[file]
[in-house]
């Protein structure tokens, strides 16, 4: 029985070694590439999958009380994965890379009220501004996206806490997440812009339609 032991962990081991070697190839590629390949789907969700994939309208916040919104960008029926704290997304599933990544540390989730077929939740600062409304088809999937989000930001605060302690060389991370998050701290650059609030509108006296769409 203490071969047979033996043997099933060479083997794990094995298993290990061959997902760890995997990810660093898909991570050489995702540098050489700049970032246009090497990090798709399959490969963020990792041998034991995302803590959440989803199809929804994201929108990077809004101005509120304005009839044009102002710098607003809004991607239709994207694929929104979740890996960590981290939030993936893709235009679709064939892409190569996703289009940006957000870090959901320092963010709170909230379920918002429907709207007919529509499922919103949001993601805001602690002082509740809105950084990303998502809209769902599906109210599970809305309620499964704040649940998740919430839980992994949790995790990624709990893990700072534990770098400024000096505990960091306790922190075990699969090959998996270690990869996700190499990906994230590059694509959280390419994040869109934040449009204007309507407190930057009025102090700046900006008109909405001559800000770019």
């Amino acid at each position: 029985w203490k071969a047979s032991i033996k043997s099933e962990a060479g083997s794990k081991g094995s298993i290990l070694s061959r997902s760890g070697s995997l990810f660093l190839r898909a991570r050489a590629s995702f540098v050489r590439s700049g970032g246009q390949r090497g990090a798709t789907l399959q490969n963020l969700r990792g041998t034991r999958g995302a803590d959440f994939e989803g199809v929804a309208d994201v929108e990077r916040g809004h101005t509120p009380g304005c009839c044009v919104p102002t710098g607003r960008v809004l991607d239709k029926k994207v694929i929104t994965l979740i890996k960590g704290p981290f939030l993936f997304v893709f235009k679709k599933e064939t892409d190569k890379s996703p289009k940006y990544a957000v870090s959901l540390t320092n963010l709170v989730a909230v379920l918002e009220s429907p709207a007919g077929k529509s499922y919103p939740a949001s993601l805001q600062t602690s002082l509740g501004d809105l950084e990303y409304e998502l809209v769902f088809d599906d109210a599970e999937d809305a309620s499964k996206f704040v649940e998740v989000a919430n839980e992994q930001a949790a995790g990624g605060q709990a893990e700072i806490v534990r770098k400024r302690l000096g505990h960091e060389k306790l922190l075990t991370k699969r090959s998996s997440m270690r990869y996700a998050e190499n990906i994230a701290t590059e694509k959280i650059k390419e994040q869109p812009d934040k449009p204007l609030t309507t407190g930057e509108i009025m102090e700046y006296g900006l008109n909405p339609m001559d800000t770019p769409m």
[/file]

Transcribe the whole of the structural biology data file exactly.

[in-house]
């Protein structure tokens, strides 16, 4: 029985070694590439999958009380994965890379009220501004996206806490997440812009339609 032991962990081991070697190839590629390949789907969700994939309208916040919104960008029926704290997304599933990544540390989730077929939740600062409304088809999937989000930001605060302690060389991370998050701290650059609030509108006296769409 203490071969047979033996043997099933060479083997794990094995298993290990061959997902760890995997990810660093898909991570050489995702540098050489700049970032246009090497990090798709399959490969963020990792041998034991995302803590959440989803199809929804994201929108990077809004101005509120304005009839044009102002710098607003809004991607239709994207694929929104979740890996960590981290939030993936893709235009679709064939892409190569996703289009940006957000870090959901320092963010709170909230379920918002429907709207007919529509499922919103949001993601805001602690002082509740809105950084990303998502809209769902599906109210599970809305309620499964704040649940998740919430839980992994949790995790990624709990893990700072534990770098400024000096505990960091306790922190075990699969090959998996270690990869996700190499990906994230590059694509959280390419994040869109934040449009204007309507407190930057009025102090700046900006008109909405001559800000770019």
């Amino acid at each position: 029985w203490k071969a047979s032991i033996k043997s099933e962990a060479g083997s794990k081991g094995s298993i290990l070694s061959r997902s760890g070697s995997l990810f660093l190839r898909a991570r050489a590629s995702f540098v050489r590439s700049g970032g246009q390949r090497g990090a798709t789907l399959q490969n963020l969700r990792g041998t034991r999958g995302a803590d959440f994939e989803g199809v929804a309208d994201v929108e990077r916040g809004h101005t509120p009380g304005c009839c044009v919104p102002t710098g607003r960008v809004l991607d239709k029926k994207v694929i929104t994965l979740i890996k960590g704290p981290f939030l993936f997304v893709f235009k679709k599933e064939t892409d190569k890379s996703p289009k940006y990544a957000v870090s959901l540390t320092n963010l709170v989730a909230v379920l918002e009220s429907p709207a007919g077929k529509s499922y919103p939740a949001s993601l805001q600062t602690s002082l509740g501004d809105l950084e990303y409304e998502l809209v769902f088809d599906d109210a599970e999937d809305a309620s499964k996206f704040v649940e998740v989000a919430n839980e992994q930001a949790a995790g990624g605060q709990a893990e700072i806490v534990r770098k400024r302690l000096g505990h960091e060389k306790l922190l075990t991370k699969r090959s998996s997440m270690r990869y996700a998050e190499n990906i994230a701290t590059e694509k959280i650059k390419e994040q869109p812009d934040k449009p204007l609030t309507t407190g930057e509108i009025m102090e700046y006296g900006l008109n909405p339609m001559d800000t770019p769409m």